• Seriously? on 02.27.2013 at 10:11 am

    BU gives free fun and benefits to alumni (and students participated, too, or did you think somehow the winners of the sculpture contest time-traveled?) and you are…angry?

    Let’s think about this a second:

    Alumni were once students.

    You are a student (albeit a whiny one) who is angry because these “once students” get free stuff and a chance to reconnect with their alma mater.

    When whiny students of the future complain about you reaping any reward with “their” (read: their parents’ or loan) money, I hope you remember this day and are embarrassed by it.

    BU brings the community together, students and alumni, and you are complaining.

    Dorms have very recently been improved, as has equipment, but it’s not to your liking, so you complain.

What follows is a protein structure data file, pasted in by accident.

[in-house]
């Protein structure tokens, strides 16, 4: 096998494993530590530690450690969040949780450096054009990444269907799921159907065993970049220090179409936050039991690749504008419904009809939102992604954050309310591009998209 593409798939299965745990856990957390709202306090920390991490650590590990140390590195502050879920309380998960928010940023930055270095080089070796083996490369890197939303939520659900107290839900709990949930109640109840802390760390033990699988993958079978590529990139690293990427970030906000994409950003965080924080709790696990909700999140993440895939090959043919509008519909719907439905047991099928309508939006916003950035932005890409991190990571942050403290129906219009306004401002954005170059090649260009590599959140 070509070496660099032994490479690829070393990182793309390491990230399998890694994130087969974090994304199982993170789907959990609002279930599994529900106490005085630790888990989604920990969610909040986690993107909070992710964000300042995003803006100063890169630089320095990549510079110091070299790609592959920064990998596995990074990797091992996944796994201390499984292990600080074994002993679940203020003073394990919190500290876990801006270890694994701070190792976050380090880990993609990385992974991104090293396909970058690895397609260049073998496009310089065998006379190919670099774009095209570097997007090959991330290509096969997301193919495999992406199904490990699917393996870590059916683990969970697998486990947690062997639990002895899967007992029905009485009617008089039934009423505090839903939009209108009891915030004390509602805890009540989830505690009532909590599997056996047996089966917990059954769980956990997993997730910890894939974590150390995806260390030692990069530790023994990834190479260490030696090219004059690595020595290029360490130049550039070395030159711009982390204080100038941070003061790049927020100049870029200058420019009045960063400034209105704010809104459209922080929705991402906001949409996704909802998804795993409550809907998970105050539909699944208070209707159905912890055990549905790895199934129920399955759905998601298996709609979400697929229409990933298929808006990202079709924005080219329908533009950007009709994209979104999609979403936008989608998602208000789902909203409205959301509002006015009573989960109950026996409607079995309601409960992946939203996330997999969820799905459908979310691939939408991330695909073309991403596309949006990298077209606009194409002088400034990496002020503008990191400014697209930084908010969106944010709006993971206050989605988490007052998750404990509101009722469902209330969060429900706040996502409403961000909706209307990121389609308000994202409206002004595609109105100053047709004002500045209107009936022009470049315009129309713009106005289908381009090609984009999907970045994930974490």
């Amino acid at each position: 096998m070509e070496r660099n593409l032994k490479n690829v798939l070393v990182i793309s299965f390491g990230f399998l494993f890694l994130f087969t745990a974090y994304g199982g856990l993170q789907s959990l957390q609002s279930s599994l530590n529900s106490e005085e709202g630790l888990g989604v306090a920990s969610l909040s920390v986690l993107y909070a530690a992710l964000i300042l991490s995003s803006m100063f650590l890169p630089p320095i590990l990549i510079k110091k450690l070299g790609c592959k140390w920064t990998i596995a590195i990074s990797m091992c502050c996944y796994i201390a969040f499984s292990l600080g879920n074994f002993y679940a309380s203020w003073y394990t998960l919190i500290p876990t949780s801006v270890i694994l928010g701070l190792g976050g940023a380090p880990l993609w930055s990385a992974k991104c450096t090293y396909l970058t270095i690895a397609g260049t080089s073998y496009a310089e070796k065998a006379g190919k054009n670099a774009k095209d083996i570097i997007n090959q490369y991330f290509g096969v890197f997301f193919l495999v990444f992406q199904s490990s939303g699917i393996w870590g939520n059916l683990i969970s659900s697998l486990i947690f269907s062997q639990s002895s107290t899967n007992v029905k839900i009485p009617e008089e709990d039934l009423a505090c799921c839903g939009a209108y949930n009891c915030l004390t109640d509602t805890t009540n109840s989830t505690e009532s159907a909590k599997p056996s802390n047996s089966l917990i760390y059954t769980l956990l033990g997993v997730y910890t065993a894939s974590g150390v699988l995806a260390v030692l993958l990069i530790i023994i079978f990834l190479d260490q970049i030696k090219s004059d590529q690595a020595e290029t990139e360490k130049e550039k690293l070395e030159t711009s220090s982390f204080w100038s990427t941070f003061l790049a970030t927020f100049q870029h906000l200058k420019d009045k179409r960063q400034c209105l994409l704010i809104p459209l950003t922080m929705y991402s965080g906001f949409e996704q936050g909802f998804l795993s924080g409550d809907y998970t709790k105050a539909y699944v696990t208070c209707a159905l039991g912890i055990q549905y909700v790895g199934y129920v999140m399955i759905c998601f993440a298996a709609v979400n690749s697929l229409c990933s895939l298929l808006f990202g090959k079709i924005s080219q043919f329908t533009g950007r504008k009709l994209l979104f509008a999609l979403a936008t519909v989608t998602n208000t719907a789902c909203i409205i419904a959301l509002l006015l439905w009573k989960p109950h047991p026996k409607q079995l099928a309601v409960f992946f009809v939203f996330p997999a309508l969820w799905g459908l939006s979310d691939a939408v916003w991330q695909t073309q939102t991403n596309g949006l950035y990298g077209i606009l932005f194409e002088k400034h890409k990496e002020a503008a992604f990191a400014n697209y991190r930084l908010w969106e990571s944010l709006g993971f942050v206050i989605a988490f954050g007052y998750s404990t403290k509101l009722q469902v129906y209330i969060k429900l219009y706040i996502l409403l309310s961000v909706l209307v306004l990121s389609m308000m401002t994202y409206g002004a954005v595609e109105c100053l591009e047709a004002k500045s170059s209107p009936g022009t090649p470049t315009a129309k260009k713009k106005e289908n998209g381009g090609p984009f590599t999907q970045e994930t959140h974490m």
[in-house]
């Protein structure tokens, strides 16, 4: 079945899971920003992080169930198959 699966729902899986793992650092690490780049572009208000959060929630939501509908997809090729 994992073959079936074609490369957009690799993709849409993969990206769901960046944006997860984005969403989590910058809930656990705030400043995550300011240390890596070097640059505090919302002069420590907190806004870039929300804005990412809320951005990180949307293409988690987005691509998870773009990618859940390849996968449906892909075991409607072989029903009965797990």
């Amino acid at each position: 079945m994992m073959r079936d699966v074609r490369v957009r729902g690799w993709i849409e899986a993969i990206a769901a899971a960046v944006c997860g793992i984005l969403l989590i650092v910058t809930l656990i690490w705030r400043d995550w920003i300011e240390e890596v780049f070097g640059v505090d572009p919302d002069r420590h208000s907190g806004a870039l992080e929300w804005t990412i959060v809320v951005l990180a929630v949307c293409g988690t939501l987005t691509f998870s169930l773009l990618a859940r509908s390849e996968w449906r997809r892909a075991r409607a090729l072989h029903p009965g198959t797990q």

And yet, anything that smells like fundraising or engaging alumni and bringing them to campus is immediately subjected to your cliched snark attack.

    Are you angry because BU relies on donations to do what it does (like all universities), or are you angry because it doesn’t consult you when it decides its priorities. Either way, maybe you should spend the rest of your time here learning a bit of common sense.

    Also, read the budget and learn a thing or two about what your money does and does not go to. Hint: Not a cent of “your money” was spent this weekend on anything that falls outside the realm of your education. Nor would “your money” be spent on dorm and equipment improvements. That’s now how the budget breaks down.

    Then, when you’ve learned a couple of new things that make life much easier to go on living, go outside more, or something. You’re starting to lose it.